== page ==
As the race to contain the spread of coronavirus reaches a sprint in many parts of the world, the mining sector is still grappling with the best way to deal with a situation that has left it few easy choices. So far, operations at many mines have moved forward, often largely unaffected.
But there are signs that trouble is brewing. On Tuesday morning, for example, Ricus Grimbeek, chief executive of Vancouver-based Trevali Mining Corp. learned that in Peru — where his company operates an underground zinc mine — the government planned to lockdown the country essentially by restricting all non-emergency travel.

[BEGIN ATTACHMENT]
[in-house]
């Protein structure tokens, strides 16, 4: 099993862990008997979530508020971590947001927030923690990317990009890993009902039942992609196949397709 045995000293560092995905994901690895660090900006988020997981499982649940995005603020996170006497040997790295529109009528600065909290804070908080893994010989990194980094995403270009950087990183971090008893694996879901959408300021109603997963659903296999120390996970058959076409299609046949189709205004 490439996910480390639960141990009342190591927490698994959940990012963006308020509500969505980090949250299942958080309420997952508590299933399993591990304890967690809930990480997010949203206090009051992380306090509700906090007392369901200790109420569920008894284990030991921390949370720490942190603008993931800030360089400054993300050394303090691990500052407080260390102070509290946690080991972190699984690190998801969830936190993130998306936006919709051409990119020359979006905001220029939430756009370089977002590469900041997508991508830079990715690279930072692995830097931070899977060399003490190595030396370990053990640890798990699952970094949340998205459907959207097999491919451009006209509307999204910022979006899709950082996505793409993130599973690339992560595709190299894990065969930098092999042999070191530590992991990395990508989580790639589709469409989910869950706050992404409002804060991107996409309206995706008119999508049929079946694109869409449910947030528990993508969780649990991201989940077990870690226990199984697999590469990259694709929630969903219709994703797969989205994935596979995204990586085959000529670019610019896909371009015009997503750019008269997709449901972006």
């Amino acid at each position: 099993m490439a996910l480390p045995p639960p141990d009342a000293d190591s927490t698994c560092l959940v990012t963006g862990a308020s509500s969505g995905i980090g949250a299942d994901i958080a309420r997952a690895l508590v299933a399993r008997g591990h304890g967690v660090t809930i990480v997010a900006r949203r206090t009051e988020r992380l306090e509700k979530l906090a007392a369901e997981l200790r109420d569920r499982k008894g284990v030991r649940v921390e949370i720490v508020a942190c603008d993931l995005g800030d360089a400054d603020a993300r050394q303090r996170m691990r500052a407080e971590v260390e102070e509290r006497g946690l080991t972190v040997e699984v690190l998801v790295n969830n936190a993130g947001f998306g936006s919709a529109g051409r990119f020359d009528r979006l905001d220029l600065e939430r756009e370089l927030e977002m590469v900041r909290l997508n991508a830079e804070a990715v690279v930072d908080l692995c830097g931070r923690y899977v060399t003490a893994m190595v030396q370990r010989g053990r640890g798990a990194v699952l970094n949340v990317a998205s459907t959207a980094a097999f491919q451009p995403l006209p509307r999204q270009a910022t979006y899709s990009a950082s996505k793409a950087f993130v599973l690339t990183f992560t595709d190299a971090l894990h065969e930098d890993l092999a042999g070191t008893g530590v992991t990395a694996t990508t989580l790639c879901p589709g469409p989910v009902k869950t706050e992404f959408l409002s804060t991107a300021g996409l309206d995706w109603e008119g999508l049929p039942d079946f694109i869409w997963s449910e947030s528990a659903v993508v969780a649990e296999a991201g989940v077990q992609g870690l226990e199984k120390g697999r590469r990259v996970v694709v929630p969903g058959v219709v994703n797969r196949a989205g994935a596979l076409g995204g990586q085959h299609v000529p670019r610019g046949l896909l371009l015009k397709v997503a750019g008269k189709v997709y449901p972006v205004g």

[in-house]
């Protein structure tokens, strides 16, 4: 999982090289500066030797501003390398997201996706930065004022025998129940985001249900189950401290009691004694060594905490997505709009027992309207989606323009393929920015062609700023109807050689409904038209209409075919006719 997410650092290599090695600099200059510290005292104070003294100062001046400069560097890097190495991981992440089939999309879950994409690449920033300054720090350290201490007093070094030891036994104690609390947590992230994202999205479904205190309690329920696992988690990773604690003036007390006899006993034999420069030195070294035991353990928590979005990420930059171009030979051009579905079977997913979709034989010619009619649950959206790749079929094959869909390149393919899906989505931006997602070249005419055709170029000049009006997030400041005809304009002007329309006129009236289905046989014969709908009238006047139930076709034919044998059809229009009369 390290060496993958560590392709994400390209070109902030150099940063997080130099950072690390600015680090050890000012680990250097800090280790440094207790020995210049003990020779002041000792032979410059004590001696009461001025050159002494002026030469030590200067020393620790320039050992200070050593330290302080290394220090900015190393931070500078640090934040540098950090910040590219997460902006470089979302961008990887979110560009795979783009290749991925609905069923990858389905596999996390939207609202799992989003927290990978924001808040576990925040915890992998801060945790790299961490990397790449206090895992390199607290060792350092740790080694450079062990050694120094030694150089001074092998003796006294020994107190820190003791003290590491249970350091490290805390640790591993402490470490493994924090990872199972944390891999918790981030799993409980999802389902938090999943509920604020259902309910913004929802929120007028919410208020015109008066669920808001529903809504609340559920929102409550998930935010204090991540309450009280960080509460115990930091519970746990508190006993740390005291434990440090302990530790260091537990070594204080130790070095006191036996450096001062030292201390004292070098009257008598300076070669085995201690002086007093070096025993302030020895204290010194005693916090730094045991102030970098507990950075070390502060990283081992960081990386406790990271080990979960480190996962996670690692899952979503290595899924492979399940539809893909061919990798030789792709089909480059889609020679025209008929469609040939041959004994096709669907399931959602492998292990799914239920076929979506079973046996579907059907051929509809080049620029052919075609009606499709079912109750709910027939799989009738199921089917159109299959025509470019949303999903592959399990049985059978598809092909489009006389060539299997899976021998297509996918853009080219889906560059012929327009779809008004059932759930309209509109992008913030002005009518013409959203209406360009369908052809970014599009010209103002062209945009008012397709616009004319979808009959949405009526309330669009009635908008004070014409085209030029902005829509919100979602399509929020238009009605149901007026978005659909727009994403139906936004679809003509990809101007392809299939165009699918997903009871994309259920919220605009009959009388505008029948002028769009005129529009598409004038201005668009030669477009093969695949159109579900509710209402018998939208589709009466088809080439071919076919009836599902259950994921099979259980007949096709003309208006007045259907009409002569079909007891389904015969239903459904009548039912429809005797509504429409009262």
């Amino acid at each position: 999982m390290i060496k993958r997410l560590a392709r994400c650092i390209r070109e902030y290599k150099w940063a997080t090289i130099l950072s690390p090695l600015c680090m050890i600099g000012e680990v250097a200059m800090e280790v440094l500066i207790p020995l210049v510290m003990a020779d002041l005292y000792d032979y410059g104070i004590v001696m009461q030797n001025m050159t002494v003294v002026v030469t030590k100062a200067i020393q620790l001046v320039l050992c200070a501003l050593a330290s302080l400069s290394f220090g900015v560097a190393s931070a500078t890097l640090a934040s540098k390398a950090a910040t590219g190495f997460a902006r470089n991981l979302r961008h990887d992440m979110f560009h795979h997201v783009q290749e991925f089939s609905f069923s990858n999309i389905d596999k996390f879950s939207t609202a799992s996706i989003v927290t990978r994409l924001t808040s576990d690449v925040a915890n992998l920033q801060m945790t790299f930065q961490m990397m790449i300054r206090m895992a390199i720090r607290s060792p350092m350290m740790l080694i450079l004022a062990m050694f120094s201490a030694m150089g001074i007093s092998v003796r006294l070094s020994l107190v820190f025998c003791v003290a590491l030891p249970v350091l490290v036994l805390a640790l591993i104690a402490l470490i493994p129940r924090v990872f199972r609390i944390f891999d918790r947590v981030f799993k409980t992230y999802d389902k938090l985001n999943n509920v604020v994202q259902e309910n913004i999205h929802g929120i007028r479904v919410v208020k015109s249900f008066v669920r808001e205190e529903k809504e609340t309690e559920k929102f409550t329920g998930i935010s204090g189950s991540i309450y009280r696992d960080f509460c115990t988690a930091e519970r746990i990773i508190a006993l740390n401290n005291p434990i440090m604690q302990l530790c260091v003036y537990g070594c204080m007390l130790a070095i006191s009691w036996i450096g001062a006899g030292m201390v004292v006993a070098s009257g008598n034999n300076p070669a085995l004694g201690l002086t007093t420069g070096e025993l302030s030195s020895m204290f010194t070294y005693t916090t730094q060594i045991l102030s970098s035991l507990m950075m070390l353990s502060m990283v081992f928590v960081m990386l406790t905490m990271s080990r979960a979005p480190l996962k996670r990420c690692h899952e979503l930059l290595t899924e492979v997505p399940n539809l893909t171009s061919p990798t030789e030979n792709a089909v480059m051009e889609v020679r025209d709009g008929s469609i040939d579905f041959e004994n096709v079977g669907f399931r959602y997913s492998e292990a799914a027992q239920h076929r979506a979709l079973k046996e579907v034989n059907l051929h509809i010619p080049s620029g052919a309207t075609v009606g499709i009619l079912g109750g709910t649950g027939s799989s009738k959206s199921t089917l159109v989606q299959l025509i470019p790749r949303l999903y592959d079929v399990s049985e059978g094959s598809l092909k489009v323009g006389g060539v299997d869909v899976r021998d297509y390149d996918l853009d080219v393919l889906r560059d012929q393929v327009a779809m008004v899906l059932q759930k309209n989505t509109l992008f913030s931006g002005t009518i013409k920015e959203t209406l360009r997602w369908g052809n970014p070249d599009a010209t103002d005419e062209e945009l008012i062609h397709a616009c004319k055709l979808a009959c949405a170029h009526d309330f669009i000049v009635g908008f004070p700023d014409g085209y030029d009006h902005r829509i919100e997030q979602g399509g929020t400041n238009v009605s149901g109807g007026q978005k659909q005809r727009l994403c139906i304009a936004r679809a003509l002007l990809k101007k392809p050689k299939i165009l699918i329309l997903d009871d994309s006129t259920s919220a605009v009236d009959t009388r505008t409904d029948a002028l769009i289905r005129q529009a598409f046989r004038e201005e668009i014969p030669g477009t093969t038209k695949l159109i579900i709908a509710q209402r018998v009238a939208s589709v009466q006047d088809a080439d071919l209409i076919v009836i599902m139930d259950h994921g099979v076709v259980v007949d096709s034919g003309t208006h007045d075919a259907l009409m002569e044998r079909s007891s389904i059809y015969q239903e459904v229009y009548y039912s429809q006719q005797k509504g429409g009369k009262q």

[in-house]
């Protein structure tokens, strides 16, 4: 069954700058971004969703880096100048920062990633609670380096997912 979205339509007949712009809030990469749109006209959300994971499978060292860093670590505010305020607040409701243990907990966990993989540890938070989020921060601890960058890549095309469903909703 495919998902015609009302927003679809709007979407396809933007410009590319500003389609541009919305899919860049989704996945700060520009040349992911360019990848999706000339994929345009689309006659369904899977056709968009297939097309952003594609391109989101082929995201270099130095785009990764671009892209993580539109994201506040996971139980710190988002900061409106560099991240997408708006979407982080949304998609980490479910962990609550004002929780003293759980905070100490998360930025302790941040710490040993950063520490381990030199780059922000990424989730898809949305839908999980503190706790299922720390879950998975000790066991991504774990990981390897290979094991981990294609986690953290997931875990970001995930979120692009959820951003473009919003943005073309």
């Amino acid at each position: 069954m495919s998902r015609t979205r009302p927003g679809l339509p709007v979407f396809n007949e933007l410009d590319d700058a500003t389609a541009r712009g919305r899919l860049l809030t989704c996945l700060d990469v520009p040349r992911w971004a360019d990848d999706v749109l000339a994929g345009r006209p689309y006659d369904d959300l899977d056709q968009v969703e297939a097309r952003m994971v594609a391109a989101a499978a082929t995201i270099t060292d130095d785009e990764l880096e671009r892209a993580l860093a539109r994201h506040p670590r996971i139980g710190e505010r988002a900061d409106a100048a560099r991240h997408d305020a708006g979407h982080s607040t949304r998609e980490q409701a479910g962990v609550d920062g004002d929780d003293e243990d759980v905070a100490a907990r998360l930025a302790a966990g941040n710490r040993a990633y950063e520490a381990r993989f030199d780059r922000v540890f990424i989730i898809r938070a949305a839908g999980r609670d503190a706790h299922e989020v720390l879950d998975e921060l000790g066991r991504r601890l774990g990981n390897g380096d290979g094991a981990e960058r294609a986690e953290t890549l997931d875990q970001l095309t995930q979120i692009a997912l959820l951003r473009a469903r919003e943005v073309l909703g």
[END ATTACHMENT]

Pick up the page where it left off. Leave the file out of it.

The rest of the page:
The situation posed an obvious dilemma for Grimbeek, and other mining companies in the country, for many reasons, including that most mines need time to change directions. Putting a mine on care and maintenance requires personnel to work, and there could be environmental damage and high expenses involved.
Within hours, Grimbeek met with ministers and devised a plan to send a new shift of workers and enough supplies to operate for two weeks. “The reality is that it’s going to become quite hard to operate beyond the two weeks,” Grimbeek told the Financial Post on Thursday.
He said that the company is taking each worker’s temperature before he or she enters the mine, and other precautions but odds are low that it can continue much longer under the current situation.